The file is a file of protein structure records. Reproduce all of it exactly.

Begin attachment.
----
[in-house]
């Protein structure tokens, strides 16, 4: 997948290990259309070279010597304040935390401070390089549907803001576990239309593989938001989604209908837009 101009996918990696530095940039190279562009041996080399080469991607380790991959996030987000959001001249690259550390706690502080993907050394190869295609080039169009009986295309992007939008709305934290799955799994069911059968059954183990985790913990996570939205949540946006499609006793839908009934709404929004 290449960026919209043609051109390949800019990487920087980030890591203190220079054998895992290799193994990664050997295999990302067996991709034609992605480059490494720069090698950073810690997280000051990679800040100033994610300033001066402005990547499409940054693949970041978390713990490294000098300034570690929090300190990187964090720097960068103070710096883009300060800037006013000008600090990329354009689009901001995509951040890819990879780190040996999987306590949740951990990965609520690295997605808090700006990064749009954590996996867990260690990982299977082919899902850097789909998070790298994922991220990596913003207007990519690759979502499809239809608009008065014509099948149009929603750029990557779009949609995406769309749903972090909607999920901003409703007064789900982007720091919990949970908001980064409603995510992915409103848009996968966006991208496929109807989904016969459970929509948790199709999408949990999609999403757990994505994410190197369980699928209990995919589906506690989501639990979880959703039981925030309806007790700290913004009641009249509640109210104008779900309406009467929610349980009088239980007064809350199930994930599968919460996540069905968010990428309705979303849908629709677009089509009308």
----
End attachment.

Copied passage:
[in-house]
């Protein structure tokens, strides 16, 4: 997948290990259309070279010597304040935390401070390089549907803001576990239309593989938001989604209908837009 101009996918990696530095940039190279562009041996080399080469991607380790991959996030987000959001001249690259550390706690502080993907050394190869295609080039169009009986295309992007939008709305934290799955799994069911059968059954183990985790913990996570939205949540946006499609006793839908009934709404929004 290449960026919209043609051109390949800019990487920087980030890591203190220079054998895992290799193994990664050997295999990302067996991709034609992605480059490494720069090698950073810690997280000051990679800040100033994610300033001066402005990547499409940054693949970041978390713990490294000098300034570690929090300190990187964090720097960068103070710096883009300060800037006013000008600090990329354009689009901001995509951040890819990879780190040996999987306590949740951990990965609520690295997605808090700006990064749009954590996996867990260690990982299977082919899902850097789909998070790298994922991220990596913003207007990519690759979502499809239809608009008065014509099948149009929603750029990557779009949609995406769309749903972090909607999920901003409703007064789900982007720091919990949970908001980064409603995510992915409103848009996968966006991208496929109807989904016969459970929509948790199709999408949990999609999403757990994505994410190197369980699928209990995919589906506690989501639990979880959703039981925030309806007790700290913004009641009249509640109210104008779900309406009467929610349980009088239980007064809350199930994930599968919460996540069905968010990428309705979303849908629709677009089509009308």